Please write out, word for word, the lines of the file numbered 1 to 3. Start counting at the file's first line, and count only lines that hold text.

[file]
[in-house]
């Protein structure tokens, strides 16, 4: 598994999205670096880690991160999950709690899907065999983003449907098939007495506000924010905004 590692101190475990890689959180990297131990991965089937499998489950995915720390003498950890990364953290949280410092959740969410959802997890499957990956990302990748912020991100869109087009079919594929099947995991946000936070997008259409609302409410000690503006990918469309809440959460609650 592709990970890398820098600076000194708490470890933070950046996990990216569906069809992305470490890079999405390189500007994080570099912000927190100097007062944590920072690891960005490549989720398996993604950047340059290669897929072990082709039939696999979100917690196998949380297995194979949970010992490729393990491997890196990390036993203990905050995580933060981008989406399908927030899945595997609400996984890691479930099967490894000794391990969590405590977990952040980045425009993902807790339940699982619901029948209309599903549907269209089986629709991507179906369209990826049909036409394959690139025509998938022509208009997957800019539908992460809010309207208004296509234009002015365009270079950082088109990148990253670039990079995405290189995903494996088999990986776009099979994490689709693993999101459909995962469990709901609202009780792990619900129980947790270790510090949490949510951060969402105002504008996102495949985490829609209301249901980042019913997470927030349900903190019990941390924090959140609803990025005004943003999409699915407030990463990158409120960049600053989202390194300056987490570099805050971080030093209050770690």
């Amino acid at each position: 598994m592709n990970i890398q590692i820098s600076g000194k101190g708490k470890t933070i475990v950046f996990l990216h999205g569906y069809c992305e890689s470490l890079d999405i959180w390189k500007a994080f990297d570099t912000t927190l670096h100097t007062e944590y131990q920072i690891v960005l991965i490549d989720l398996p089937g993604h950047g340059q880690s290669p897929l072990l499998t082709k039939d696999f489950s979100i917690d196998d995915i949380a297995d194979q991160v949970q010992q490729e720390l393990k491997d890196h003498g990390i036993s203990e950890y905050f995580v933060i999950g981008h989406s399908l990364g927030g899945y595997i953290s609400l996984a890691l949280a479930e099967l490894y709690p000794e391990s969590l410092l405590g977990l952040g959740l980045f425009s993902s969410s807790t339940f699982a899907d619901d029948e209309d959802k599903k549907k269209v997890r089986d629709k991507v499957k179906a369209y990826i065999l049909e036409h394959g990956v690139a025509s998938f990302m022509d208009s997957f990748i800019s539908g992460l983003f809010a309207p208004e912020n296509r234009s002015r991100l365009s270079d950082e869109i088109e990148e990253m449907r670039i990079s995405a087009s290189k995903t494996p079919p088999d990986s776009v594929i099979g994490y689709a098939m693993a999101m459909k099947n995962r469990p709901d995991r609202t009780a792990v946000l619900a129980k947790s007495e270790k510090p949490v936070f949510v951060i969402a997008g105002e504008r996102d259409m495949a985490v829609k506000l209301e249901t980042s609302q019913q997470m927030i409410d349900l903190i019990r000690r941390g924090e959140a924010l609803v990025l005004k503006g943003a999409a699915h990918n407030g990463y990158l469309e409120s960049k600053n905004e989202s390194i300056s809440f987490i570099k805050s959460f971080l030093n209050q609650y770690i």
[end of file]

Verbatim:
[in-house]
């Protein structure tokens, strides 16, 4: 598994999205670096880690991160999950709690899907065999983003449907098939007495506000924010905004 590692101190475990890689959180990297131990991965089937499998489950995915720390003498950890990364953290949280410092959740969410959802997890499957990956990302990748912020991100869109087009079919594929099947995991946000936070997008259409609302409410000690503006990918469309809440959460609650 592709990970890398820098600076000194708490470890933070950046996990990216569906069809992305470490890079999405390189500007994080570099912000927190100097007062944590920072690891960005490549989720398996993604950047340059290669897929072990082709039939696999979100917690196998949380297995194979949970010992490729393990491997890196990390036993203990905050995580933060981008989406399908927030899945595997609400996984890691479930099967490894000794391990969590405590977990952040980045425009993902807790339940699982619901029948209309599903549907269209089986629709991507179906369209990826049909036409394959690139025509998938022509208009997957800019539908992460809010309207208004296509234009002015365009270079950082088109990148990253670039990079995405290189995903494996088999990986776009099979994490689709693993999101459909995962469990709901609202009780792990619900129980947790270790510090949490949510951060969402105002504008996102495949985490829609209301249901980042019913997470927030349900903190019990941390924090959140609803990025005004943003999409699915407030990463990158409120960049600053989202390194300056987490570099805050971080030093209050770690």
């Amino acid at each position: 598994m592709n990970i890398q590692i820098s600076g000194k101190g708490k470890t933070i475990v950046f996990l990216h999205g569906y069809c992305e890689s470490l890079d999405i959180w390189k500007a994080f990297d570099t912000t927190l670096h100097t007062e944590y131990q920072i690891v960005l991965i490549d989720l398996p089937g993604h950047g340059q880690s290669p897929l072990l499998t082709k039939d696999f489950s979100i917690d196998d995915i949380a297995d194979q991160v949970q010992q490729e720390l393990k491997d890196h003498g990390i036993s203990e950890y905050f995580v933060i999950g981008h989406s399908l990364g927030g899945y595997i953290s609400l996984a890691l949280a479930e099967l490894y709690p000794e391990s969590l410092l405590g977990l952040g959740l980045f425009s993902s969410s807790t339940f699982a899907d619901d029948e209309d959802k599903k549907k269209v997890r089986d629709k991507v499957k179906a369209y990826i065999l049909e036409h394959g990956v690139a025509s998938f990302m022509d208009s997957f990748i800019s539908g992460l983003f809010a309207p208004e912020n296509r234009s002015r991100l365009s270079d950082e869109i088109e990148e990253m449907r670039i990079s995405a087009s290189k995903t494996p079919p088999d990986s776009v594929i099979g994490y689709a098939m693993a999101m459909k099947n995962r469990p709901d995991r609202t009780a792990v946000l619900a129980k947790s007495e270790k510090p949490v936070f949510v951060i969402a997008g105002e504008r996102d259409m495949a985490v829609k506000l209301e249901t980042s609302q019913q997470m927030i409410d349900l903190i019990r000690r941390g924090e959140a924010l609803v990025l005004k503006g943003a999409a699915h990918n407030g990463y990158l469309e409120s960049k600053n905004e989202s390194i300056s809440f987490i570099k805050s959460f971080l030093n209050q609650y770690i």